Evolution and future of the Lusi mud eruption inferred from ground deformation


Corresponding author: Maxwell L. Rudolph, Department of Earth and Planetary Science, University of California, Berkeley, California, USA. (rudolph@berkeley.edu)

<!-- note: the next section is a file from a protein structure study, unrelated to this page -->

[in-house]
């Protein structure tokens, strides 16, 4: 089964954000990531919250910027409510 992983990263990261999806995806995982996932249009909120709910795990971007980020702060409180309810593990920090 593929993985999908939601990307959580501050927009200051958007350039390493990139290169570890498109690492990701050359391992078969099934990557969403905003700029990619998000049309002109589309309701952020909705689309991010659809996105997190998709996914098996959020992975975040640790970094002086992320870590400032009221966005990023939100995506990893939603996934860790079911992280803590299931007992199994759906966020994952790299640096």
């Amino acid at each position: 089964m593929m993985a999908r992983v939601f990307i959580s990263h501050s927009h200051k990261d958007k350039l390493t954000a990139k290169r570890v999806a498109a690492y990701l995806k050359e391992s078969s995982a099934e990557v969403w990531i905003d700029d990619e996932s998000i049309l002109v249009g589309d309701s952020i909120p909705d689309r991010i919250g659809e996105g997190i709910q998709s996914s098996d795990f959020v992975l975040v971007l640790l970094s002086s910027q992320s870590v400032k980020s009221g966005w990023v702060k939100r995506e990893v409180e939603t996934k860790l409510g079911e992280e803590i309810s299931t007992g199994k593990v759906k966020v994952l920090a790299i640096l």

[1] The ongoing eruption of the Lusi mud volcano in East Java, Indonesia offers the unprecedented opportunity to study a large eruption from its beginning to its eventual end. We use new observations of ground deformation obtained from multitemporal interferometric analysis of L-band synthetic aperture radar data to show that Lusi will stop erupting much sooner than previously anticipated. Using principal component analysis, we find that the rate of ground deformation, and by implication, pressure in the mud source region, has been decaying exponentially with an e-folding time scale of 2.1 ± 0.4 years. We anticipate that discharge will decrease to 10% of the present rate in 5 years.